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Subject: Re: [OMPI users] CPU user time vs. system time
From: Jeff Squyres (jsquyres_at_[hidden])
Date: 2009-06-29 07:25:28


My $0.02: there is not much useful that you can learn from system time
vs. user time. The only meaningful metric is total wall clock
execution time.

Open MPI's progression engine is designed to poll aggressively; this
approach does not work well in oversubscribed environments. You can
set "mpi_yield_when_idle" (BTW, I assume you mean "--mca
mpi_yield_when_idle 1"), but all that does it make every MPI process
call sched_yield() frequently to voluntarily yield its position in the
kernel's scheduling algorithm. So every MPI process will still poll
aggressively, but they'll give up their run slot at just about every
iteration. No matter how you do it, this guarantees a loss of
performance when running in oversubscribed scenarios.

It's not clear from your text; are *all* of your runs in
oversubscribed environments?

On Jun 28, 2009, at 5:57 PM, Qiming He wrote:

> I try a couple of things including your suggestion. I also find out
> this has been reported before,
> http://www.open-mpi.org/community/lists/users/2007/03/2904.php
> but there seems to be no clear solution so far:
>
> Here is what I observe:
> I keep the problem size fixed with 24 processes. I use two nodes
> with 8-core each and 2-core each.
>
> 1. When it is oversubscribed (12 process/processor), sys vs. user
> time is much higher than less-subscribed (1.5 process/processor).
> Almost The wall clock does not improve too much :-(
>
> 2. I try following options, individually and collectively, no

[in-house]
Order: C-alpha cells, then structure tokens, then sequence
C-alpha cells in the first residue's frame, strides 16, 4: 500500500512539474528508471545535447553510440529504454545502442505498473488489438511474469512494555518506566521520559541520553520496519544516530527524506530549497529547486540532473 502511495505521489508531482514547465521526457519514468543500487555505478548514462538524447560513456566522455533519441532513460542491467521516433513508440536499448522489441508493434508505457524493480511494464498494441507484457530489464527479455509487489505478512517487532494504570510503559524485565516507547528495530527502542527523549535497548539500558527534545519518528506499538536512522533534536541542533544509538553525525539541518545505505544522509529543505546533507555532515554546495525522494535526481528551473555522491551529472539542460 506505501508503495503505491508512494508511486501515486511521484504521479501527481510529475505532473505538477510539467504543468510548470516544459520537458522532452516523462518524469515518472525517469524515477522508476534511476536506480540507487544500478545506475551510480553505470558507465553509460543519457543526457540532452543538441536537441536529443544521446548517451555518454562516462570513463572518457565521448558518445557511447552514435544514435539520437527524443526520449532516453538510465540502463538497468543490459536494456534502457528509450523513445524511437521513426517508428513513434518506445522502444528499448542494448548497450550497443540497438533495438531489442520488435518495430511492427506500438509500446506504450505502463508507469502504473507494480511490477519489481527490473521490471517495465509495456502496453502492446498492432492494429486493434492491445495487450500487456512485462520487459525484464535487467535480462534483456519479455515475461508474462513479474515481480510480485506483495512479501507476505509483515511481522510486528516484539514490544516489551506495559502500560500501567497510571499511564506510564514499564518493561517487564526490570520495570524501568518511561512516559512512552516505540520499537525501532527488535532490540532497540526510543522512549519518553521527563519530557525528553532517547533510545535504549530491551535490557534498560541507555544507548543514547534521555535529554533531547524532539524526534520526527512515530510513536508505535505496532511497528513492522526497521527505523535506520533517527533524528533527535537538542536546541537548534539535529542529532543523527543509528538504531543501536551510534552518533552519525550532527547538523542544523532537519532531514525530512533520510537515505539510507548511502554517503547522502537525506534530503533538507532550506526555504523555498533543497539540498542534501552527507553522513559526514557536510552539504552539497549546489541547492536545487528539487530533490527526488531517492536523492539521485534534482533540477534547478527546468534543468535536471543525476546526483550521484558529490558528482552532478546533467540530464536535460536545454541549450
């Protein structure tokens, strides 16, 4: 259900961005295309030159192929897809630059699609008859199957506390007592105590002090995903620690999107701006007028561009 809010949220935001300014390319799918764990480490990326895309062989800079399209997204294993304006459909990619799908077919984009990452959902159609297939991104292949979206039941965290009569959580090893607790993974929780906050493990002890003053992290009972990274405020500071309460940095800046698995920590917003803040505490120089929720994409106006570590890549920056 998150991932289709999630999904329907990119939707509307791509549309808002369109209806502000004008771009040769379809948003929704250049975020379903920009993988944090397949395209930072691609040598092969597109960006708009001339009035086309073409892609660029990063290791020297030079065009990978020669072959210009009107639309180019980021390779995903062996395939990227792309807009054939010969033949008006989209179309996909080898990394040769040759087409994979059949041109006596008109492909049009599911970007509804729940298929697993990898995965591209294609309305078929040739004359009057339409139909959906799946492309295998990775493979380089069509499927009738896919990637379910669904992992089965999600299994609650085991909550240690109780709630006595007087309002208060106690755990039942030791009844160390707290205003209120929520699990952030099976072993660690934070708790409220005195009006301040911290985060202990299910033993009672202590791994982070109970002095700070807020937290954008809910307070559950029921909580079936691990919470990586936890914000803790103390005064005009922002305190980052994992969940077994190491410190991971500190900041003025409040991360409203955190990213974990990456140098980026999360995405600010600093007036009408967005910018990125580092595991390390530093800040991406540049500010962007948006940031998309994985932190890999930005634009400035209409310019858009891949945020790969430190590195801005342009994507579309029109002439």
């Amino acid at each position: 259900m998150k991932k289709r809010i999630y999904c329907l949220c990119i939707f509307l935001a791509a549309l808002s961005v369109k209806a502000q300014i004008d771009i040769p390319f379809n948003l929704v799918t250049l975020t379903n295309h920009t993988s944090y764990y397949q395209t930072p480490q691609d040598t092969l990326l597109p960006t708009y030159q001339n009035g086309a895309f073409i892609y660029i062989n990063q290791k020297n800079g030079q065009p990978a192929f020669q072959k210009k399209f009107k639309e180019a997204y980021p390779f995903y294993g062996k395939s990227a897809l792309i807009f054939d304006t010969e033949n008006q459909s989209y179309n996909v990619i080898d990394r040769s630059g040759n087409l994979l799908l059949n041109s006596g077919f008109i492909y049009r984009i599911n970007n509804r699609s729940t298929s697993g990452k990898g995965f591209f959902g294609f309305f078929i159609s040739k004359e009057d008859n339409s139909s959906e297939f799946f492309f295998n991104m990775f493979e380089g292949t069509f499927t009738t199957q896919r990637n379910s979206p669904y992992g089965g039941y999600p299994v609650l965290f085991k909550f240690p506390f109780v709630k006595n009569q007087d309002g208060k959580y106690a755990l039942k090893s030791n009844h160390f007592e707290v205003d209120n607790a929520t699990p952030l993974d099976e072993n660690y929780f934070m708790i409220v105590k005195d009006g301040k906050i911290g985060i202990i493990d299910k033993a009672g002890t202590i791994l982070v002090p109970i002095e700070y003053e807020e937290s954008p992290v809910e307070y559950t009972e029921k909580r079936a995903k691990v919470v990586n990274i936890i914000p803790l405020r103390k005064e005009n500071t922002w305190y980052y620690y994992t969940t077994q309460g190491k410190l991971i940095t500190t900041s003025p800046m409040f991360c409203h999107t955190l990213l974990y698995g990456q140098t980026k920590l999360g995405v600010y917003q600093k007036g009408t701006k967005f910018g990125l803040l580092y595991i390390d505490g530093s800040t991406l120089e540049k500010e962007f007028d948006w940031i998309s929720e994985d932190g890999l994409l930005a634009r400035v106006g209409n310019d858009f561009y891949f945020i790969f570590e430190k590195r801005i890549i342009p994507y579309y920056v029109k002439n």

> difference
> mpirun --mpi_yield_when_idle 1 --mca btl tcp,sm,self --mca
> coll_hierarch_priority 100 ...
>
> 3. older openmpi version (1.3) seems to be better than new version
> (1.3.2), but not significantly.
>
> By the way, I am working on Amazon EC2 (VM-host). Will that make any
> difference?
>
> Please advise
>
> Thanks
>
>
>
> On Fri, Jun 26, 2009 at 11:28 PM, Ralph Castain <rhc_at_[hidden]>
> wrote:
> If you are running fewer processes on your nodes than they have
> processors, then you can improve performance by adding
>
> -mca mpi_paffinity_alone 1
>
> to your cmd line. This will bind your processes to individual cores,
> which helps with latency. If your program involves collectives, then
> you can try setting
>
> -mca coll_hierarch_priority 100
>
> This will activate the hierarchical collectives, which utilize
> shared memory for messages between procs on the same node.
>
> Ralph
>
>
>
> On Jun 26, 2009, at 9:09 PM, Qiming He wrote:
>
> Hi all,
>
> I am new to OpenMPI, and have an urgent run-time question. I have
> openmpi-1.3.2 compiled with Intel Fortran compiler v.11 simply by
>
> ./configure --prefix=<my-dir> F77=ifort FC=ifort
> then I set my LD_LIBRARY_PATH to include <openmpi-lib> and <intel-lib>
> and compile my Fortran program properly. No compilation error.
>
> I run my program on single node. Everything looks ok. However, when
> I run it on multiple nodes.
> mpirun -np <num> --hostfile <my-hosts> <my-program>
> The performance is much worse than a single node with the same size
> of the problem to solve (MPICH2 has 50% improvement)
>
> I use top and saidar to find that user time (CPU user) is much lower
> than system time (CPU system), i.e,
> only small portion of CPU time is used by user application, while
> the rest is busy with system.
> No wonder I got bad performance. I am assuming "CPU system" is used
> for MPI communication.
> I notice the total traffic (on eth0) is not that big (~5Mb/sec).
> What is CPU system busy for?
>
> Can anyone help? Anything I need to tune?
>
> Thanks in advance
>
> -Qiming
>
>
>
>
>
>
>
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-- 
Jeff Squyres
Cisco Systems